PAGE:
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Badges for sharing data and code at Biostatistics: an observational study
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Background: The reproducibility policy at the journal Biostatistics rewards articles with badges for data and code sharing. This study investigates the effect of badges at increasing reproducible research. Methods: The setting of this observational study is the Biostatistics and Statistics in Medicine (control journal) online research archives. The data consisted of 240 randomly sampled articles from 2006 to 2013 (30 articles per year) per journal. Data analyses included: plotting probability of data and code sharing by article submission date, and Bayesian logistic regression modelling. Results: The probability of data sharing was higher at Biostatistics than the control journal but the probability of code sharing was comparable for both journals. The probability of data sharing increased by 3.9 times (95% credible interval: 1.5 to 8.44 times, p-value probability that sharing increased: 0.998) after badges were introduced at Biostatistics. On an absolute scale, this difference was only a 7.6% increase in data sharing (95% CI: 2 to 15%, p-value: 0.998). Badges did not have an impact on code sharing at the journal (mean increase: 1 time, 95% credible interval: 0.03 to 3.58 times, p-value probability that sharing increased: 0.378). 64% of articles at Biostatistics that provide data/code had broken links, and at Statistics in Medicine, 40%; assuming these links worked only slightly changed the effect of badges on data (mean increase: 6.7%, 95% CI: 0.0% to 17.0%, p-value: 0.974) and on code (mean increase: -2%, 95% CI: -10.0 to 7.0%, p-value: 0.286). Conclusions: The effect of badges at Biostatistics was a 7.6% increase in the data sharing rate, 5 times less than the effect of badges at Psychological Science. Though badges at Biostatistics did not impact code sharing, and had a moderate effect on data sharing, badges are an interesting step that journals are taking to incentivise and promote reproducible research.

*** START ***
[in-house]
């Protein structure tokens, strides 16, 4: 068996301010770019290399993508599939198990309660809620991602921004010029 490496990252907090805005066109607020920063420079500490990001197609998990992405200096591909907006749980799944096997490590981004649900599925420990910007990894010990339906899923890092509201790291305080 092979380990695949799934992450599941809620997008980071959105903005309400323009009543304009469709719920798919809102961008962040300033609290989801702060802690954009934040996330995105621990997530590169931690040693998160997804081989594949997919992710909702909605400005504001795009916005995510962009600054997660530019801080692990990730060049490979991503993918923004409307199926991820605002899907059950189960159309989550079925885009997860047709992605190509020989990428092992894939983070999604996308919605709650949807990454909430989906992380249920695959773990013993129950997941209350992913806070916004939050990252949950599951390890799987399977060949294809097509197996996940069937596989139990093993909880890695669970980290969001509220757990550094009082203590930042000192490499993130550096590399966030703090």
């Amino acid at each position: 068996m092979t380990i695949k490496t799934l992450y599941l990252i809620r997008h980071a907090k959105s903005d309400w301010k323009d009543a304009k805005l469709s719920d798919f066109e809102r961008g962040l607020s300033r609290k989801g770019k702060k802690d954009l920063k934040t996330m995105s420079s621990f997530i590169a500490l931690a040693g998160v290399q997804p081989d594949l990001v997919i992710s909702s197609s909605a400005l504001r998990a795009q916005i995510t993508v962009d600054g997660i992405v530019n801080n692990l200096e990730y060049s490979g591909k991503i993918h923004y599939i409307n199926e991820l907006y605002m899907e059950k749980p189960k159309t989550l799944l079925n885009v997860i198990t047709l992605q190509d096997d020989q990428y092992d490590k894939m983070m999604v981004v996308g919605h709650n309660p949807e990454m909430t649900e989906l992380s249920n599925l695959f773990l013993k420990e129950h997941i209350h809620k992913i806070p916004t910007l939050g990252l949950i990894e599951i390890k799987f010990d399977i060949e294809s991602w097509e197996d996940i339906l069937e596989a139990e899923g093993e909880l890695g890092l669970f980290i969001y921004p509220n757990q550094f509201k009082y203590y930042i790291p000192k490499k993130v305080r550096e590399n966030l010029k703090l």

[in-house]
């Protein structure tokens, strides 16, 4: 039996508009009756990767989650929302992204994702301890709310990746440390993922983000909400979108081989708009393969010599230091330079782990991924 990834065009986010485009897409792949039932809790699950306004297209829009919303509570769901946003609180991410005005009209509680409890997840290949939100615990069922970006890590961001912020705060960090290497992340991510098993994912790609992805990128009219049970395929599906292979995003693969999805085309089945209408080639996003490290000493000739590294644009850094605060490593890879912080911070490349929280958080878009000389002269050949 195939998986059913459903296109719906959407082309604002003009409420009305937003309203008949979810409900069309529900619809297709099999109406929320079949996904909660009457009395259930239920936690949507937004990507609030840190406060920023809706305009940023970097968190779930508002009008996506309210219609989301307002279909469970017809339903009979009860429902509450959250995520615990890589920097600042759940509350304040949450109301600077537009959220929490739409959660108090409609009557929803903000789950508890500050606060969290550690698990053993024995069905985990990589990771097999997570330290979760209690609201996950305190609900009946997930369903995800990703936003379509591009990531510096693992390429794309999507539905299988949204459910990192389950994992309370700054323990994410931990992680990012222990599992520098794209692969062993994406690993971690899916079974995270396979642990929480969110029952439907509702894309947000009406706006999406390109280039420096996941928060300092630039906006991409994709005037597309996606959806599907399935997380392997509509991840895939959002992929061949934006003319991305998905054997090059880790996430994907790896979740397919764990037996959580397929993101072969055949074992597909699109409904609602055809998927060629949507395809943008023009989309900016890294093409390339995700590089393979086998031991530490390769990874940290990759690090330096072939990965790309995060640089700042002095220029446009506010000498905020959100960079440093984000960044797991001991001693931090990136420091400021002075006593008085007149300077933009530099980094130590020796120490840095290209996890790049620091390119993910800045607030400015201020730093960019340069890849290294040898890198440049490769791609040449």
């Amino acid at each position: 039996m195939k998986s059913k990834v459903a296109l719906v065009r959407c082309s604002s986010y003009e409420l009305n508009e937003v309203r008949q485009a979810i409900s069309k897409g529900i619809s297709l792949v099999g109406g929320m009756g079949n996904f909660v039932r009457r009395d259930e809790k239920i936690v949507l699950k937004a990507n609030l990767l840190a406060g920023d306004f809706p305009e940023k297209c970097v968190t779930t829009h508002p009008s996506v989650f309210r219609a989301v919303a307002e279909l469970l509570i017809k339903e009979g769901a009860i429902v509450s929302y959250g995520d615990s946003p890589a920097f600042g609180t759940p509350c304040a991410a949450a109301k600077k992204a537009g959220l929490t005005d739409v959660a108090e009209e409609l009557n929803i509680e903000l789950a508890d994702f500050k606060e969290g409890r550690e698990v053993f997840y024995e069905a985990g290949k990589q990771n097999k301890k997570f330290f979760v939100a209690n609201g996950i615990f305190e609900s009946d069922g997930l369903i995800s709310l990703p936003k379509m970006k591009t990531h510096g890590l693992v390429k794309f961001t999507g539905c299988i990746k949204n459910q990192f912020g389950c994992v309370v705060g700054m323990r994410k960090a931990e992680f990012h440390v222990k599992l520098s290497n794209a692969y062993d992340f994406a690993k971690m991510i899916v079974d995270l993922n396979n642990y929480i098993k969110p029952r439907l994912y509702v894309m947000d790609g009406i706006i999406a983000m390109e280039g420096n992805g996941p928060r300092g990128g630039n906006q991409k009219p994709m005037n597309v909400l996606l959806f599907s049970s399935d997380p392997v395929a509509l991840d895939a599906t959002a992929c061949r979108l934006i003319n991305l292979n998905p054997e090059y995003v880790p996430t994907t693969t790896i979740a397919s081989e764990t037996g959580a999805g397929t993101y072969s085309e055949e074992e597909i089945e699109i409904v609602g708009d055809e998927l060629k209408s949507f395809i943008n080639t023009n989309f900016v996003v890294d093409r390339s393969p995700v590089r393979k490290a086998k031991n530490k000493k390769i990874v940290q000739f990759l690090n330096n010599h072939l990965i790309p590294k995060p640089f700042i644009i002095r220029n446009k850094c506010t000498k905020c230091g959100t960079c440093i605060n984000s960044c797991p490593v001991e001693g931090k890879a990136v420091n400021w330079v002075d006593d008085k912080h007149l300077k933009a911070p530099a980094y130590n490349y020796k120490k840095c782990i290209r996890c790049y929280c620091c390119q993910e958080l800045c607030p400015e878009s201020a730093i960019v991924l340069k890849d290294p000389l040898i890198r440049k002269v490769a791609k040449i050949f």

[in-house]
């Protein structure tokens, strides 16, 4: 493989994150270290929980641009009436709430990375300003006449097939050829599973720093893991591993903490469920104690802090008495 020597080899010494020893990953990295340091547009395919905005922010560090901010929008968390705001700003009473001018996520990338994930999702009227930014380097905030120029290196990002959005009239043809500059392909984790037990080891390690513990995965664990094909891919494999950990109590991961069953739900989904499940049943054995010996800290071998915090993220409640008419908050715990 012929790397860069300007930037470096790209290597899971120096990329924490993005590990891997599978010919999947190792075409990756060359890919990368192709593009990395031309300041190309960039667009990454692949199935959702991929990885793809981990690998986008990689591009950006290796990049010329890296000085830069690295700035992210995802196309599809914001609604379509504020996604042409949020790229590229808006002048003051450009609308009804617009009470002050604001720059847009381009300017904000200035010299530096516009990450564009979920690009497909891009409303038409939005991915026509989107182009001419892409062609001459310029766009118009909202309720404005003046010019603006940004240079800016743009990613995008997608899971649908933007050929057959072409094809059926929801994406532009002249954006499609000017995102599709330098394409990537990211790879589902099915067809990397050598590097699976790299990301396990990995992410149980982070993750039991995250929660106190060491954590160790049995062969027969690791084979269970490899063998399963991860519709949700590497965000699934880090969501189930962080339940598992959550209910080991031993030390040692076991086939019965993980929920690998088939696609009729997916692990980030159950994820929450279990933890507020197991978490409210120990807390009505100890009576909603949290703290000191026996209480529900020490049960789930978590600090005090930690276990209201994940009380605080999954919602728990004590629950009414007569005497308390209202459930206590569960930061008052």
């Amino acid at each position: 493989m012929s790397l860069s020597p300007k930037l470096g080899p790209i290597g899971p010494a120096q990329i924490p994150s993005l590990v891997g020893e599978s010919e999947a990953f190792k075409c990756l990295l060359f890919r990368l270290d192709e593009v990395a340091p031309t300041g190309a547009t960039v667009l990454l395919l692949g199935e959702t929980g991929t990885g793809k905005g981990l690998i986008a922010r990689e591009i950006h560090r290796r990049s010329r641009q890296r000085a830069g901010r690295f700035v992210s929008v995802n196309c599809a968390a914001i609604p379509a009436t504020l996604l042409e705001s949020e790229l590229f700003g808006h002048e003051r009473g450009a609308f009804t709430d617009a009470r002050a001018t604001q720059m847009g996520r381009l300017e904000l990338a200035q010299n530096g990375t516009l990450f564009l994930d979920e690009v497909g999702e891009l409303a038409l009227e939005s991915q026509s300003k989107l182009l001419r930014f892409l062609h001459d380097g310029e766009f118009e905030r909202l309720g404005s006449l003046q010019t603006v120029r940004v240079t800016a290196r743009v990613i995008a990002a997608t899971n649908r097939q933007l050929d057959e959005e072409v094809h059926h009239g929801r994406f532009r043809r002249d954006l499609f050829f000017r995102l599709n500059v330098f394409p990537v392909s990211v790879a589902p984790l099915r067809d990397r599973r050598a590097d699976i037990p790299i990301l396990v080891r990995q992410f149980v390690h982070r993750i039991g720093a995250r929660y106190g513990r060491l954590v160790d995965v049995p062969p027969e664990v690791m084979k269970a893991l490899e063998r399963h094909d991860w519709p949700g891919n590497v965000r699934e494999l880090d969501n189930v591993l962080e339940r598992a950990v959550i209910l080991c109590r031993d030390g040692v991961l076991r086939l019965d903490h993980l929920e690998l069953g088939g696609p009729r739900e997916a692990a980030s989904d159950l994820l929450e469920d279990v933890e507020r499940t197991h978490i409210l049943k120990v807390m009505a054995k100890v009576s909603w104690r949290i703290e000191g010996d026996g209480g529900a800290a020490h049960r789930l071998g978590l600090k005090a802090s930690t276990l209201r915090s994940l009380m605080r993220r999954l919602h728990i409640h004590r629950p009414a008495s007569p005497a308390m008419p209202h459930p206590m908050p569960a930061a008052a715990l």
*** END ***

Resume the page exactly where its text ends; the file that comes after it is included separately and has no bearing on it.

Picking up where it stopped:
Material Type:
Adrian G. Barnett
Anisa Rowhani-Farid
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Four simple recommendations to encourage best practices in research software
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Scientific research relies on computer software, yet software is not always developed following practices that ensure its quality and sustainability. This manuscript does not aim to propose new software development best practices, but rather to provide simple recommendations that encourage the adoption of existing best practices. Software development best practices promote better quality software, and better quality software improves the reproducibility and reusability of research. These recommendations are designed around Open Source values, and provide practical suggestions that contribute to making research software and its source code more discoverable, reusable and transparent. This manuscript is aimed at developers, but also at organisations, projects, journals and funders that can increase the quality and sustainability of research software by encouraging the adoption of these recommendations.

Computer Science
Information Science
Material Type:
Alejandra Gonzalez-Beltran
Allegra Via
Andrew Treloar
Bérénice Batut
Bernard Pope
Björn GrüningJonas Hagberg
Brane Leskošek
Carole Goble
Daniel S. Katz
Daniel Vaughan
David Mellor
Federico López Gómez
Ferran Sanz
Harry-Anton Talvik
Horst Pichler
Ilian Todorov
Jon Ison
Josep Ll. Gelpí
Leyla Garcia
Luis J. Oliveira
Maarten van Gompel
Madison Flannery
Manuel Corpas
Maria V. Schneider
Martin Cook
Mateusz Kuzak
Michelle Barker
Mikael Borg
Monther Alhamdoosh
Montserrat González Ferreiro
Nathan S. Watson-Haigh
Neil Chue Hong
Nicola Mulder
Petr Holub
Philippa C. Griffin
Radka Svobodová Vařeková
Radosław Suchecki
Rafael C. Jiménez
Robert Pergl
Rob Hooft
Rowland Mosbergen
Salvador Capella-Gutierrez
Simon Gladman
Sonika Tyagi
Steve Crouchc
Victoria Stodden
Xiaochuan Wang
Yasset Perez-Riverol
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